The silicone resins for use herein which are preferred are MQ, MT, MTQ, MQ and MDTQ resins. Thus, the preferred silicone substituent is methyl. Especially preferred are MQ resins wherein the M:Q molar ratio is from about 0.5:1.0 to about 1.5:1.0 and the average molecular weight of the resin is from about 1000 to about 10,000.
The weight ratio of the nonvolatile silicone fluid component to the silicone resin component is from about 4:1 to about 400:1. Preferably such ratio is from about 9:1 to about 200:1, more preferably from about 19:1 to about 100:1, particularly when the silicone fluid component is a polydimethylsiloxane fluid or a mixture of polydimethylsiloxane fluid and polydimethylsiloxane gum as described above.
An aqueous carrier is the last essential component of the present invention, except for shampoo compositions which also must contain detersive surfactants. It is generally present at a level of from about 20% to about 95%, preferably from about 60% to about 85%, for pourable, liquid formulations. The compositions of the present invention can also be in other forms, such as gels, mousse, etc. In such cases, appropriate components known in the art such as gelling agents (e.g., hydroxyethyl cellulose), etc. can be included in the compositions. Gels will typically contain from about 20% to about 90% water. Mousses will contain aerosol propellant in a low viscosity composition and are packaged in an aerosol can, according to techniques well known in the art.
Any suspending agent useful for suspending the silicone hair conditioning component in dispersed form in the hair conditioning compositions hereof can be used. A suspending agent is particularly important in pourable liquid formulations. They can also be used in gel formulations to suspend the silicone, water, and other ingredients of the composition.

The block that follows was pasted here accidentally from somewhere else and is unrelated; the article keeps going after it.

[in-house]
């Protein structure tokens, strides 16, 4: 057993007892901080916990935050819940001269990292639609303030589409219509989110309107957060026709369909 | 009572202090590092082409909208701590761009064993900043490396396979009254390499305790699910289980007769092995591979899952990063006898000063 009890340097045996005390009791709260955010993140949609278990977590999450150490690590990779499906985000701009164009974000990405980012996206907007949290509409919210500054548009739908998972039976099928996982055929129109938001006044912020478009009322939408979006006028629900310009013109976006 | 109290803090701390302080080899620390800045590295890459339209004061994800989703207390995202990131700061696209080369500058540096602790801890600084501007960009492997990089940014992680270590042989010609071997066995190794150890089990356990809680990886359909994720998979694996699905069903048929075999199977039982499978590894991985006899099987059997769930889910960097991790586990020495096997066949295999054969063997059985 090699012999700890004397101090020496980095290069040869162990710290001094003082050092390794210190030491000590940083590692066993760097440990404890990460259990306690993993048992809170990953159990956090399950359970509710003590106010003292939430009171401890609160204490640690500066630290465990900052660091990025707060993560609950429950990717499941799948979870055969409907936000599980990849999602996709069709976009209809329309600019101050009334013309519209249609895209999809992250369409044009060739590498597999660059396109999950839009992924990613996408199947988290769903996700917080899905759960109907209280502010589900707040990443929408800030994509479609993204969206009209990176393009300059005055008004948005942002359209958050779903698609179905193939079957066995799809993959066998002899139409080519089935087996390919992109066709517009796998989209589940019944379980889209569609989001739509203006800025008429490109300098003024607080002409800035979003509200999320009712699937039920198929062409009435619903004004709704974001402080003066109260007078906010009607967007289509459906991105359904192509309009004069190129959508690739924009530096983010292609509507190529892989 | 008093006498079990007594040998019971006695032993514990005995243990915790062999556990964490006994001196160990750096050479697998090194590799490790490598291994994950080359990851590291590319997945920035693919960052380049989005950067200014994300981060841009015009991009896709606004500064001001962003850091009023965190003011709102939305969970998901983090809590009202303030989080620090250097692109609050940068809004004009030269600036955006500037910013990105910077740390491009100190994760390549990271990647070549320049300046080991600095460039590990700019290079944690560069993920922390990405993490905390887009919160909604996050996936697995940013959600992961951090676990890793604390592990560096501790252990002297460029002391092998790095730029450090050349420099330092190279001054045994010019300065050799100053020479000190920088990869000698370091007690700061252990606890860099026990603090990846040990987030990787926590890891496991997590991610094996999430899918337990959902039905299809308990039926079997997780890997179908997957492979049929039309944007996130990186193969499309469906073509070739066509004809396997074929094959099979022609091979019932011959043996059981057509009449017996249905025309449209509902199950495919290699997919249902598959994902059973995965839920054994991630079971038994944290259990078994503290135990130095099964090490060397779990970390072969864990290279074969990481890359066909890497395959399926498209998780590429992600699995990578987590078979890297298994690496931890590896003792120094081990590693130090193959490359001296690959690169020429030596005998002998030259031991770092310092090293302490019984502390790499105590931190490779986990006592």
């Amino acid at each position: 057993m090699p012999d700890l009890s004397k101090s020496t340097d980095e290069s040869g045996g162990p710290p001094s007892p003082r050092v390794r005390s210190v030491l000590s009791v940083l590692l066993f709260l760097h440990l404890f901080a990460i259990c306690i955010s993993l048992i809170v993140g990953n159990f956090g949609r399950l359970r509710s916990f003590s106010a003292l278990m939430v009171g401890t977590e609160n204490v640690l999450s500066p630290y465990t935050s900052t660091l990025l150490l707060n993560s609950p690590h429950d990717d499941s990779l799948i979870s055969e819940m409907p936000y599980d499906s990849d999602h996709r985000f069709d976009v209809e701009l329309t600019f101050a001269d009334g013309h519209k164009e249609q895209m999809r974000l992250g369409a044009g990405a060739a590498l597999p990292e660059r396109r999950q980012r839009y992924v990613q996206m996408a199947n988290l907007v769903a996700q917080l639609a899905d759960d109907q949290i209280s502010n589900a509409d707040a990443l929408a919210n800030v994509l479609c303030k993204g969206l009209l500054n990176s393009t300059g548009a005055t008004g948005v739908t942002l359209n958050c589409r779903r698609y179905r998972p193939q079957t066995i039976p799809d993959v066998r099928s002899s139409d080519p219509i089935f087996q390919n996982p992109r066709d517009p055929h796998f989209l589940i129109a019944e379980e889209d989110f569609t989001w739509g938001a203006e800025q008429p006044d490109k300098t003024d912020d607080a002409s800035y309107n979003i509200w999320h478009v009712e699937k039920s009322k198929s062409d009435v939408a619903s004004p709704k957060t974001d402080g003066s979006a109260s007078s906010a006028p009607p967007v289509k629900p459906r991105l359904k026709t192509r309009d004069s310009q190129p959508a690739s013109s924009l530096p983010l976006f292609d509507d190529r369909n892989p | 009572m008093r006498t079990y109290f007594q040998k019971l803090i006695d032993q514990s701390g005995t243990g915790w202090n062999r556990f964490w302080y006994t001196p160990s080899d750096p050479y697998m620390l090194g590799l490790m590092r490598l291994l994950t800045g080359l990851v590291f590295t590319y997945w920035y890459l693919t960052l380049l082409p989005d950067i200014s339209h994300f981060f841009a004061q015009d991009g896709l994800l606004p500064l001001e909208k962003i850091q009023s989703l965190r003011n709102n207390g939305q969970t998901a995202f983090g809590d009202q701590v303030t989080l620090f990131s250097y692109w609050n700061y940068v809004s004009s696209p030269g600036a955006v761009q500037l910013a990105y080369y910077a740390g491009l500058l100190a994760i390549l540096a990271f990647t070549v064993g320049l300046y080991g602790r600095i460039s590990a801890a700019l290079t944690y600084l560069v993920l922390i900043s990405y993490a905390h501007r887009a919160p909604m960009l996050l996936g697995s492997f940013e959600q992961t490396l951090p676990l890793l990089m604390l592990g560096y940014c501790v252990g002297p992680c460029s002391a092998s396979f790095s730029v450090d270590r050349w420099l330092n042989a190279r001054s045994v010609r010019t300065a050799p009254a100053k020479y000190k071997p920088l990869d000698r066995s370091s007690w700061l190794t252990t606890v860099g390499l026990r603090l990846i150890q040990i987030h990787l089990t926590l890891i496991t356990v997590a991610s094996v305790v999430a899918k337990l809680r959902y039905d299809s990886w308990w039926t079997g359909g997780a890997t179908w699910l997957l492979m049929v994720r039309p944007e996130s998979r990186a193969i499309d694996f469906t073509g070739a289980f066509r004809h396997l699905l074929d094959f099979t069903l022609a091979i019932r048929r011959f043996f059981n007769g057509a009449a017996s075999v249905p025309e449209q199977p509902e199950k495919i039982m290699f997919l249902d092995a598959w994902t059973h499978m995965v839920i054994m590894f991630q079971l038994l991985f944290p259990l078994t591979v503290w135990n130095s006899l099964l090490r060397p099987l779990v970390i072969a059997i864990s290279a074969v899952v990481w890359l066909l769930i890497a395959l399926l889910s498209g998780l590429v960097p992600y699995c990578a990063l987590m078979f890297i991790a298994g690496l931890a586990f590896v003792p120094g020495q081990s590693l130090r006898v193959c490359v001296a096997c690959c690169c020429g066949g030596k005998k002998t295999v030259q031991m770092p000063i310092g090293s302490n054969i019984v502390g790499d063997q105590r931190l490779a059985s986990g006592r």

The suspending agents useful in the present compositions include any of several long chain acyl derivative materials or mixtures of such materials, such as long chain acyl derivatives, long chain amine oxides, and mixtures thereof, wherein such suspending agents are present in the composition in crystalline form. These suspending agents are described in U.S. Pat. No. 4,741,855, Grote and Russell, issued May 3, 1988, incorporated herein by reference. Included are ethylene glycol esters of fatty acids having from about 16 to about 22 carbon atoms. Preferred are the ethylene glycol stearates, both mono and distearate, but particularly the distearate containing less than about 7% of the mono stearate. Other suspending agents found useful are alkanol amides of fatty acids, having from about 16 to about 22 carbon atoms, preferably about 16 to 18 carbon atoms. Preferred alkanol amides are stearic monoethanolamide, stearic diethanolamide, stearic monoisopropanolamide and stearic monoethanolamide stearate. Other long chain acyl derivatives include long chain esters of long chain fatty acids (e.g., stearyl stearate, cetyl palmirate, etc.); glyceryl esters (e.g., glyceryl distearate) and long chain esters of long chain alkanol amides (e.g., stearamide DEA distearate, stearamide MEA stearate).